White Rhinoceros now occupy the former Elephant habitat.
The former African Elephant Savannah is now home to four female captive-born rhinos from South Africa. The four captive-born white rhinos came from a reserve in South Africa
. This marks the first time for any rhino species to be housed at Nashville Zoo.
The four rhinos are slowly adapting to their new home here in Nashville and all of the sights, smells, and sounds that come with it. Keepers will continue monitoring the rhinos until they become more comfortable. Because the young rhinos are still a little nervous, there is no guarantee that they will be out on any certain day or time, but your best chance to see them is before lunch.
To give you some insight into our rhino acclimation process: Keepers open the barn doors first thing each morning to give the rhinos the option to go outside. If our four rhinos do not show interest in going outside, then keepers often try again after lunch. It’s very important that this transition process is not rushed. The rhinos’ health and safety are top priorities during this transition, so keepers are letting the rhinos adjust at their comfort level.
The outdoor exhibit yard needed several alterations to insure a comfortable environment for the incoming rhino herd, including modifying the existing pool. Guests will now be able to get a view of the rhinos from under a shaded pavilion overlooking the wading pool. The former elephant barn also needed to be remodeled to accommodate the rhinos, including replacing the floors and additional work to the outdoor holding area attached to the barn.
While the Southern white rhino (Ceratotherium simum) is the least endangered of the living rhino species with 21,077 remaining in the wild, they are listed as near threatened due to habitat loss and illegal poaching. In South Africa alone, poachers kill three or more rhinos per day to feed the demand for horn on the black market. Nashville Zoo brings local awareness of the critical status of all five rhino species during its annual conservation concert, Rockin’ for Rhinos, and also supports the International Rhino Foundation through financial contributions.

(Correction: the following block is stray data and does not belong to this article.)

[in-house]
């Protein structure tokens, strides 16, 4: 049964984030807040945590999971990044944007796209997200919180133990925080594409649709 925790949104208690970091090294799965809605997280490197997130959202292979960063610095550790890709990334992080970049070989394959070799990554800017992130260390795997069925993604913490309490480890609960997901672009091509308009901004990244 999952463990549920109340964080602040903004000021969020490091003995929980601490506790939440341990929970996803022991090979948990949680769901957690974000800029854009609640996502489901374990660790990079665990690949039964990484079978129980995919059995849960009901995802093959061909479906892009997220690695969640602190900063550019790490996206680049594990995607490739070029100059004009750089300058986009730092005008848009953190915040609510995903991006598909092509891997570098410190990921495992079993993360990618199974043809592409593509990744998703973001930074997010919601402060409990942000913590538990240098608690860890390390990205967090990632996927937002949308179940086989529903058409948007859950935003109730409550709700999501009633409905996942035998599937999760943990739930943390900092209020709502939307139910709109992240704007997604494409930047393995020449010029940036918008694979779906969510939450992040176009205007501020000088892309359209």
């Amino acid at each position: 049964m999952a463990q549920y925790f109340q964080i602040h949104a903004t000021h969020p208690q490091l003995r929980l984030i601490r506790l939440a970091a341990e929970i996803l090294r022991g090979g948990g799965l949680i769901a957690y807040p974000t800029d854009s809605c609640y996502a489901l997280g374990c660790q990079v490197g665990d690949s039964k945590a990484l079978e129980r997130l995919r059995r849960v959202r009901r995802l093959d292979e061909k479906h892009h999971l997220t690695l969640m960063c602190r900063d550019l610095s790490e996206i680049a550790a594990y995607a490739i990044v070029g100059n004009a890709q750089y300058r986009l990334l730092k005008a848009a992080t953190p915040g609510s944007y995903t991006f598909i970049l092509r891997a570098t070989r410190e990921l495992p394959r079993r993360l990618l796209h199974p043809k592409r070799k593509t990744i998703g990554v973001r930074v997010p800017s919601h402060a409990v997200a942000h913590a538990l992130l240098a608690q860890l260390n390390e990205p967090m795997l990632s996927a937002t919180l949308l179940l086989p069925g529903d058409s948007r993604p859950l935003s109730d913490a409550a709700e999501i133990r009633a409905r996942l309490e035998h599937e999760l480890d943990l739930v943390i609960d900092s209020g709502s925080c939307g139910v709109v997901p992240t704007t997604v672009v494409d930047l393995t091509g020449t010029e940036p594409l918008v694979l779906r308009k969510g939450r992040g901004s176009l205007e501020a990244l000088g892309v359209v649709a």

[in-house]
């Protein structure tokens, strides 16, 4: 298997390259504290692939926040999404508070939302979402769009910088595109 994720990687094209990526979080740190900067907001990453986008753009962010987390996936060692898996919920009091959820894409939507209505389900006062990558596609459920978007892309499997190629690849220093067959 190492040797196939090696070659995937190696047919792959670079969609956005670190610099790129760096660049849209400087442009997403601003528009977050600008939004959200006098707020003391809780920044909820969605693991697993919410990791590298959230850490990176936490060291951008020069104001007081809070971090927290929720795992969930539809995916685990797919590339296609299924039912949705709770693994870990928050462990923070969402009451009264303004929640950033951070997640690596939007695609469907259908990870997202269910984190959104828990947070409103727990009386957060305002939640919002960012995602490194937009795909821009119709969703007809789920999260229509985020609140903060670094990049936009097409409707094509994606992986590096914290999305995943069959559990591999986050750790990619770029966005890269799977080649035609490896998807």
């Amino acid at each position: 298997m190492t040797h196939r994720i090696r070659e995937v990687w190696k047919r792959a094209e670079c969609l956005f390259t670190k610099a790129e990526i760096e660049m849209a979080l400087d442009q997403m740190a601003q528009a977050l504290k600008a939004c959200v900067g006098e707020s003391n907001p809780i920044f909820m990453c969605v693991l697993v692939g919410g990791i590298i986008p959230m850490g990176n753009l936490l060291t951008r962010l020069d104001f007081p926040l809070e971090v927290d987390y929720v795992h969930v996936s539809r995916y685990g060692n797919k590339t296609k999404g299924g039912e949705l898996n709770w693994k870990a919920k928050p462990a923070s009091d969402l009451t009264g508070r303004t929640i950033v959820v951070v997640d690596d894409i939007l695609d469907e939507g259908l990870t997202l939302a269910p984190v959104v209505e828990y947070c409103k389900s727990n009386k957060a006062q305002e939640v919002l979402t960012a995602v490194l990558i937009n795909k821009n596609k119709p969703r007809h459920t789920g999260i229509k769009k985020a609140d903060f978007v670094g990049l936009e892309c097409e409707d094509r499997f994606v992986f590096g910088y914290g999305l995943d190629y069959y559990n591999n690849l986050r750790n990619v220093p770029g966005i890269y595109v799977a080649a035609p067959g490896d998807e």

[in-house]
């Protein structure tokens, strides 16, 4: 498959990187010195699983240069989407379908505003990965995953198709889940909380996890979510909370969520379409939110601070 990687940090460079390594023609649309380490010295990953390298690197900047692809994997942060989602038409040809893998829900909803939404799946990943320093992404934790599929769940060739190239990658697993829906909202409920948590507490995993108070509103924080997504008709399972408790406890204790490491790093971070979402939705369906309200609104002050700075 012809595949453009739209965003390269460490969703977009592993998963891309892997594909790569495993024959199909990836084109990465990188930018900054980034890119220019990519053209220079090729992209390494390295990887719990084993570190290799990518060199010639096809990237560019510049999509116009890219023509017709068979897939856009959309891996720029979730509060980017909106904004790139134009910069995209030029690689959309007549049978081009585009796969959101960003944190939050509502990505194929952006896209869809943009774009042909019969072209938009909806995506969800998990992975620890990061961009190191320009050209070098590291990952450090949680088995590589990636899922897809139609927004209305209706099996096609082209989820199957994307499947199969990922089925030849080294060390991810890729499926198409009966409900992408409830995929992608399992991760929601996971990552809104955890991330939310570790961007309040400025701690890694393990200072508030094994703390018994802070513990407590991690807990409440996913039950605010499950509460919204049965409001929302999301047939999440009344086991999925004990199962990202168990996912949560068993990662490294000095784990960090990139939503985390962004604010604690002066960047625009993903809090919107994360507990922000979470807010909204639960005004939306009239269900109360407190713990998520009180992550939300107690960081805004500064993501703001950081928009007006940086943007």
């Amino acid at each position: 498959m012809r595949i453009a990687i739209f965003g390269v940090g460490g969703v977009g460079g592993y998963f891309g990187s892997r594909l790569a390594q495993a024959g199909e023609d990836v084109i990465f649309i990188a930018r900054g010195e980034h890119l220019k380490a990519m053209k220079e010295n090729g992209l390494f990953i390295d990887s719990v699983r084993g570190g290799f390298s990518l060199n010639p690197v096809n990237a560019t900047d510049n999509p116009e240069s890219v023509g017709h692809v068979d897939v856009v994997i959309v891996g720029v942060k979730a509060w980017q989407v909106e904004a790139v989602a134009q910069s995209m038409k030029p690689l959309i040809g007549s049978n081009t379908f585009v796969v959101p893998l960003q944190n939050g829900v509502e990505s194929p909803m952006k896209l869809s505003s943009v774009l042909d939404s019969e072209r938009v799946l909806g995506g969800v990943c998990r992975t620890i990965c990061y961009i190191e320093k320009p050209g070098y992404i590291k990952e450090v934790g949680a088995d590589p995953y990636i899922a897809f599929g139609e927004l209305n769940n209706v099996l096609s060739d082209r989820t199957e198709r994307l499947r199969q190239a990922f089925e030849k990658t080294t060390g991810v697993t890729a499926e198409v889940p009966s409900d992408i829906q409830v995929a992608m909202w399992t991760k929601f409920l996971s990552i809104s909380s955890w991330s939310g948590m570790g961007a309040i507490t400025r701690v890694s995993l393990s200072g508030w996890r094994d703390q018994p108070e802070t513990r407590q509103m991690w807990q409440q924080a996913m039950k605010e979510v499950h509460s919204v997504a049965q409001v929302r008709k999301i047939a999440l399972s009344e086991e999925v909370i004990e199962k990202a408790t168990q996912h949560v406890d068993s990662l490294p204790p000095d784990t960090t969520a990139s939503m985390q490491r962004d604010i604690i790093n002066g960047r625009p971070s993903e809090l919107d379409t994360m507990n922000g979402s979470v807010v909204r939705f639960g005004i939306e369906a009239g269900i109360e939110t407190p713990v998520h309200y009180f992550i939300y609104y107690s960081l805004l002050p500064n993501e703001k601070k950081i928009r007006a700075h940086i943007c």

The Southern white rhino is the largest species of rhino. It has a wide mouth used for grazing and is the most social of all the rhino species living in family groups as opposed to being solitary. White rhinos can live up to 50 years or more, with males tipping the scale at nearly 6,000 pounds. Females are considerably smaller, but can still weigh in at an impressive 4,000 pounds. At close to six feet tall, white rhinos can run as fast as 35 miles per hour and are surprisingly quick and nimble for their size.
Rhinos lounging inside after their arrival in May.
Rhinos resting after their arrival in May.
Construction on the outside of the rhino barn.
A new viewing structure is being constructed by the exhibit's pool (near the Giraffe exhibit).
Expedition Peru: Trek of the Andean Bear will open in 2018!
Once complete, “Expedition Peru: Trek of the Andean Bear” will feature multiple species, ensuring this as one of the most popular destinations within the park.
Visitors will get an unobstructed view of the bears’ hillside habitat from inside a Peruvian lodge. The lodge will contain interactive educational displays and feature a 16-ft. aquarium with fresh water stingrays and other aquatic species that inhabit the Peruvian Amazon Basin.
Upon exiting the lodge, guests will encounter the world’s smallest deer, the pudu, sharing its habitat with an unusual rodent called a viscacha. An additional habitat will feature a group of over twenty guinea pigs and will highlight the importance of these domesticated animals to Peruvian culture.
Three Sumatran tiger sisters will be moving to Nashville in 2018.
Originally built in 1989 as a black bear exhibit, the Zoo’s tiger exhibit was in great need of renovation. The new exhibit will be home to three female Sumatran tigers.
Improvements to the exhibit will enlarge the tigers’ habitat and night quarters, as well as add a new indoor viewing area for guests. The viewing building will feature reinforced glass panels for the closest possible view of these majestic cats, a training panel so guests can interact with keeper staff, and interactive displays to engage and educate visitors about tiger conservation.
In addition, the outdoor bridge viewing area will be renovated to visually mirror the Asian architectural components featured on the new viewing building.